purchase. In such a scenario, the buyer might find a cloth
selling service which allows payment through cash/credit
card and demands penalty for the purchase cancellation and
offers 20% discount on all purchases. The existence of
several garment seller services with variety of service
restrictions (capabilities), properties (qualities) and business
offers will make the buyer to browse through thousands of
cloth seller services to find the best match (profitable match
in terms of quality and business offers) for his demand. This
process is tedious and time consuming which necessitates
the automatic semantic service discovery and selection
process. The existence of automated system to select the
best deal for the buyer’s demands eliminates the process of
searching the pool of cloth seller services.
The service providers may use different formats to
present the service capabilities, properties, QoS and
business offerings. The buyer i.e. requester may use quite a
different format to describe his requirements to select the
best seller or service provider. This results in an inefficient
and complex matchmaking process for the service discovery
and selection. To improve the matchmaking process, both
the requester and the provider has to use a common format
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for the service discovery and advertisement. In this paper
we assume that, there exists community of services which
accept ontologies to describe various service functionality
concepts, capabilities, restrictions, QoS offers and business
offers in e-shopping domain. The paper uses semantic
markup (OWL-S based approach) to describe the Web
services for the discovery and selection.
In order to discover and select the semantic Web
services, we need to address the following key issues.
• Definition of a generic and extendible QoS vocabulary
for Web services.
• A common business offer vocabulary for business
driven Web services.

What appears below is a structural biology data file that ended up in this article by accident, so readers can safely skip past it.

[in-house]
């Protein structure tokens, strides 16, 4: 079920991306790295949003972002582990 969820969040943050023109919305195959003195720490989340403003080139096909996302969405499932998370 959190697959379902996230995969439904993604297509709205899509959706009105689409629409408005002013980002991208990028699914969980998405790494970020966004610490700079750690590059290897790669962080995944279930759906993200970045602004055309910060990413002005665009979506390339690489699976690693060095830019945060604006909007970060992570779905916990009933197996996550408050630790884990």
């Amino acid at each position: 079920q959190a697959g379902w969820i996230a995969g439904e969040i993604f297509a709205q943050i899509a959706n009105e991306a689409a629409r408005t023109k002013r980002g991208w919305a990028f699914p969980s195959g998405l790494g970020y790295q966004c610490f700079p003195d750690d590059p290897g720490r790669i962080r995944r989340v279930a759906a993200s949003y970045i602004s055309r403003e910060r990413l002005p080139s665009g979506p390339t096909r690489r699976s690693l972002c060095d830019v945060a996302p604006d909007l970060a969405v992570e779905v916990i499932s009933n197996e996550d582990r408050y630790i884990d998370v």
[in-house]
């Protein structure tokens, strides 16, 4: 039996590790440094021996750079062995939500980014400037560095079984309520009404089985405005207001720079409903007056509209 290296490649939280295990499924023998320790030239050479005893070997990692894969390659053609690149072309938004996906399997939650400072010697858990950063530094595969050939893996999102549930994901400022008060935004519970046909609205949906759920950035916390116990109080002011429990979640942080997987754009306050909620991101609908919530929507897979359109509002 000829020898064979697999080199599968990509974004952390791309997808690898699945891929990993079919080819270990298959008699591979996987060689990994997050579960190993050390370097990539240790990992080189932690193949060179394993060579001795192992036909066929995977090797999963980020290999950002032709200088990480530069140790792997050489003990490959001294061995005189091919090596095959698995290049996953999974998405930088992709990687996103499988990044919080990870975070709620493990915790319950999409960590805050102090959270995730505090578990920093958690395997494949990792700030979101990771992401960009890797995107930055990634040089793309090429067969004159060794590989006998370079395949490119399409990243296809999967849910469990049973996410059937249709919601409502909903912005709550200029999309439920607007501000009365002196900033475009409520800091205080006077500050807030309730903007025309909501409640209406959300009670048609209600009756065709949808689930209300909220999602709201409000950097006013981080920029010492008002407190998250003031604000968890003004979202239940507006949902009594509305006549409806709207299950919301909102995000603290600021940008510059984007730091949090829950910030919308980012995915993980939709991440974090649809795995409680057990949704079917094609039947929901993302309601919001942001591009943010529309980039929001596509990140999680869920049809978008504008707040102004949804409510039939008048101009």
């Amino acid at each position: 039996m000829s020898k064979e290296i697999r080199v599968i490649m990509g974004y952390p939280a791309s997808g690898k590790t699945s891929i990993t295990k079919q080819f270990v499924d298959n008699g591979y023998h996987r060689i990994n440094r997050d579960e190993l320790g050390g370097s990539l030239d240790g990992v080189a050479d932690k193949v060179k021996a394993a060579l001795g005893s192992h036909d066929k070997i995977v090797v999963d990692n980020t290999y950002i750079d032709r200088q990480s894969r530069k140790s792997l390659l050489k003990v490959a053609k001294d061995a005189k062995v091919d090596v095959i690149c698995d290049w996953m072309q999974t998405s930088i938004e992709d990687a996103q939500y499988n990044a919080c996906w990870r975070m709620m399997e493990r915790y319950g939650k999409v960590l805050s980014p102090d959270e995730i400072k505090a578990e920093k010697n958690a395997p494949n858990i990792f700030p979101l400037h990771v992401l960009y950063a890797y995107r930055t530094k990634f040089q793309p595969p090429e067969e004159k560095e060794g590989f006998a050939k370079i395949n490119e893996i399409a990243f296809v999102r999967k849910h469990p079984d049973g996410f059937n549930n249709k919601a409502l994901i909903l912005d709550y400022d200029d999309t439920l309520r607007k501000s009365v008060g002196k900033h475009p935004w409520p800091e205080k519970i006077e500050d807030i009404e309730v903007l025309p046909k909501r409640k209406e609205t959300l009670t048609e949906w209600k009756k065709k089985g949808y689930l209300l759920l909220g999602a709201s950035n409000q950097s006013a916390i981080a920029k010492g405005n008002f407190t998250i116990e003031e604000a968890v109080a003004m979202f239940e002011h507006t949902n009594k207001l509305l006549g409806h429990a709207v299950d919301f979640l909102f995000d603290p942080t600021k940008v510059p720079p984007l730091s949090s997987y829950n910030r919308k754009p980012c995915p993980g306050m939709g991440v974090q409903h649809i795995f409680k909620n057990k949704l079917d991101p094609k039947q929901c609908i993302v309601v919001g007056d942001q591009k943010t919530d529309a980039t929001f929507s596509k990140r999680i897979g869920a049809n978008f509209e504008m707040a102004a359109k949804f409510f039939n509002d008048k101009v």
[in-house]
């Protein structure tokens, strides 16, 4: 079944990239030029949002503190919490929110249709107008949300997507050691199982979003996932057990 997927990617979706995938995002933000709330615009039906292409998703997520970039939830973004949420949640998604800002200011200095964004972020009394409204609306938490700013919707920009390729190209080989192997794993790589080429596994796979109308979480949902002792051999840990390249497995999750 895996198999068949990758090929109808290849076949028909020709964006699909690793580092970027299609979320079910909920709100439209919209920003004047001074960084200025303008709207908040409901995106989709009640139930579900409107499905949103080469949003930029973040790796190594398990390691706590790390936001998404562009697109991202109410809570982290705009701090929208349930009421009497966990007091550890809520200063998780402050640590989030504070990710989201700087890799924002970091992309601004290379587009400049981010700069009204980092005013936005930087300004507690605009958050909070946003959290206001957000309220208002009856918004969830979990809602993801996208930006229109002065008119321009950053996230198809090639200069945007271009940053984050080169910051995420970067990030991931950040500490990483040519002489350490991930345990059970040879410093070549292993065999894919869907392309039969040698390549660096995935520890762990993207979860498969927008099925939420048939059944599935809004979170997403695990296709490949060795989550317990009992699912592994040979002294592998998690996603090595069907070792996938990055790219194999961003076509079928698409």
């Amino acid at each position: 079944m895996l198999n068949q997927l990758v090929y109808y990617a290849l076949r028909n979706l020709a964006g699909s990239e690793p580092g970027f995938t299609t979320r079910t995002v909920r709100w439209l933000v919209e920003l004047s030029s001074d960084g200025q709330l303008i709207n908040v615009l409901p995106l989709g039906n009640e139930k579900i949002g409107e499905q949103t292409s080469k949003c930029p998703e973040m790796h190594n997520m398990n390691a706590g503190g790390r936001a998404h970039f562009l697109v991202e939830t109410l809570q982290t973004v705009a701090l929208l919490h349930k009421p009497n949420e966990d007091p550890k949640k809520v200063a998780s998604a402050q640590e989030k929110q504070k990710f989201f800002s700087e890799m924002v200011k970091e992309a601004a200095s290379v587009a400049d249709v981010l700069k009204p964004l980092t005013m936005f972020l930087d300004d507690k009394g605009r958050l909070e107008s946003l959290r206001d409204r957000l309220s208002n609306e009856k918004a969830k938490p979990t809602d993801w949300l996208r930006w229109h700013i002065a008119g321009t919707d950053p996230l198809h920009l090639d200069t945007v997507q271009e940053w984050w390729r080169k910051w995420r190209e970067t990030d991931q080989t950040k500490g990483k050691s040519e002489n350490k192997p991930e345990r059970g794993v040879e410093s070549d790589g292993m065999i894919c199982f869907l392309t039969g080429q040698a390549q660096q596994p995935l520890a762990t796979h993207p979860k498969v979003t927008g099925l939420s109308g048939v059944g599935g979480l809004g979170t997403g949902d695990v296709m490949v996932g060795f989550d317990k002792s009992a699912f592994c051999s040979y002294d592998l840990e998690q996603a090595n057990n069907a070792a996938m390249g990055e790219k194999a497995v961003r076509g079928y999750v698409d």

• A method to compare the different business offers of
service providers.

A common format to advertise semantic Web services
with QoS and business offers.

A common format to describe the requirements on the
QoS and business offers for the semantic Web service
discovery and selection.

Architecture to facilitate business offer and QoS-aware
semantic Web service publishing, discovery and
selection.
• A semantic Web service selection mechanism to rank
semantically similar Web services based on the QoS
and business offers.
In this paper, we find the solution to these key issues.
The contribution of this paper includes-

Definition of QoS vocabulary for Web services.
• Definition and categorization of business offers of
Web service providers.
• Extension of OWL-S profile ontology for QoS and
business offers.
• A semantic broker based architecture for Web service
discovery and selection.

A scheme to evaluate various business offers.

An efficient discovery and selection mechanism for
semantic Web services providing wide variety of
business offers and QoS.
IV. QUALITY OF SERVICE MODEL FOR
SEMANTIC WEB SERVICES
Quality of Service (QoS) in Web services is a
combination of several qualities of a Web services and it is a
measure of how well a Web service serves the requester. In
this section, we propose a QoS model for semantic Web
services which groups the QoS properties based on the
requester’s selection point of view as business specific QoS
properties, performance specific QoS properties and
response specific QoS properties. Figure 2 shows the QoS
model for semantic Web services.



Figure 2. A QoS Model for Web Services

A.
Business Specific QoS Properties

We identify four business specific QoS properties
namely execution price, compensation rate, withdrawal
period and penalty rate.
1) Price: The price is defined as the amount of money;
the service requester has to pay to the provider to consume
the service.
2) Compensation: The QoS property compensation rate
indicates the percentage of execution price that will be
refunded when the service provider cannot honor the
committed service within the advertised time period.
3) Withdrawal Period: We define withdrawal period as
the time period, which commences after receipt of Web
service request, during which the requester is allowed to
cancel the service request without paying any fee or penalty.
4) Penalty rate: It is the percentage of execution price;
the service requester has to pay to the provider in case of
service cancellation after withdrawal period.
B. Performance Specific QoS Properties
Performance specific QoS properties refer to the
performance of the Web service system and it is the
indicator of how fast the system serves the Web service
request. We measure the performance of Web service in
terms of Response time, Throughput, Availability and
Security.
1) Response Time: The response time is defined as the
time period between sending a service request and receiving
the positive response.
2) Throughput: We formulate the definition of